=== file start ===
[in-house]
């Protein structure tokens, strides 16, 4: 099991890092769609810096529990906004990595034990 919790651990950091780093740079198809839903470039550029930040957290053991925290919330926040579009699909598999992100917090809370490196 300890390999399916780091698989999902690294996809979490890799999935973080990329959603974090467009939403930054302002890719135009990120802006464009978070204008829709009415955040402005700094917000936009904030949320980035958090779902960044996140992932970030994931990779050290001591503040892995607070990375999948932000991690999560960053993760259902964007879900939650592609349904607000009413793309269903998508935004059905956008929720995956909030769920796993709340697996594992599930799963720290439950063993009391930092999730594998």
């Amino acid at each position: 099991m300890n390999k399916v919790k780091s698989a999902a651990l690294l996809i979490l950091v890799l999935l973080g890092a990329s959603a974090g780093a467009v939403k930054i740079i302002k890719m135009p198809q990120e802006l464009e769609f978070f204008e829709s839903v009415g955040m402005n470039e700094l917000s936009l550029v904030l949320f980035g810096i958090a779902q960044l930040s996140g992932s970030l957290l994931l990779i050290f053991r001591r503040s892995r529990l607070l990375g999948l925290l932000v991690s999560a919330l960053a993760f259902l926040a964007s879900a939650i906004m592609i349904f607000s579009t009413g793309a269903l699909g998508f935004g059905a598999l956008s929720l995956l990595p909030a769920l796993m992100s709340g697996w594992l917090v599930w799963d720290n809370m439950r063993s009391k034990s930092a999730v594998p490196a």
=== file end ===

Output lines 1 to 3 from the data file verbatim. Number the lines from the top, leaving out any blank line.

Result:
[in-house]
């Protein structure tokens, strides 16, 4: 099991890092769609810096529990906004990595034990 919790651990950091780093740079198809839903470039550029930040957290053991925290919330926040579009699909598999992100917090809370490196 300890390999399916780091698989999902690294996809979490890799999935973080990329959603974090467009939403930054302002890719135009990120802006464009978070204008829709009415955040402005700094917000936009904030949320980035958090779902960044996140992932970030994931990779050290001591503040892995607070990375999948932000991690999560960053993760259902964007879900939650592609349904607000009413793309269903998508935004059905956008929720995956909030769920796993709340697996594992599930799963720290439950063993009391930092999730594998």
């Amino acid at each position: 099991m300890n390999k399916v919790k780091s698989a999902a651990l690294l996809i979490l950091v890799l999935l973080g890092a990329s959603a974090g780093a467009v939403k930054i740079i302002k890719m135009p198809q990120e802006l464009e769609f978070f204008e829709s839903v009415g955040m402005n470039e700094l917000s936009l550029v904030l949320f980035g810096i958090a779902q960044l930040s996140g992932s970030l957290l994931l990779i050290f053991r001591r503040s892995r529990l607070l990375g999948l925290l932000v991690s999560a919330l960053a993760f259902l926040a964007s879900a939650i906004m592609i349904f607000s579009t009413g793309a269903l699909g998508f935004g059905a598999l956008s929720l995956l990595p909030a769920l796993m992100s709340g697996w594992l917090v599930w799963d720290n809370m439950r063993s009391k034990s930092a999730v594998p490196a």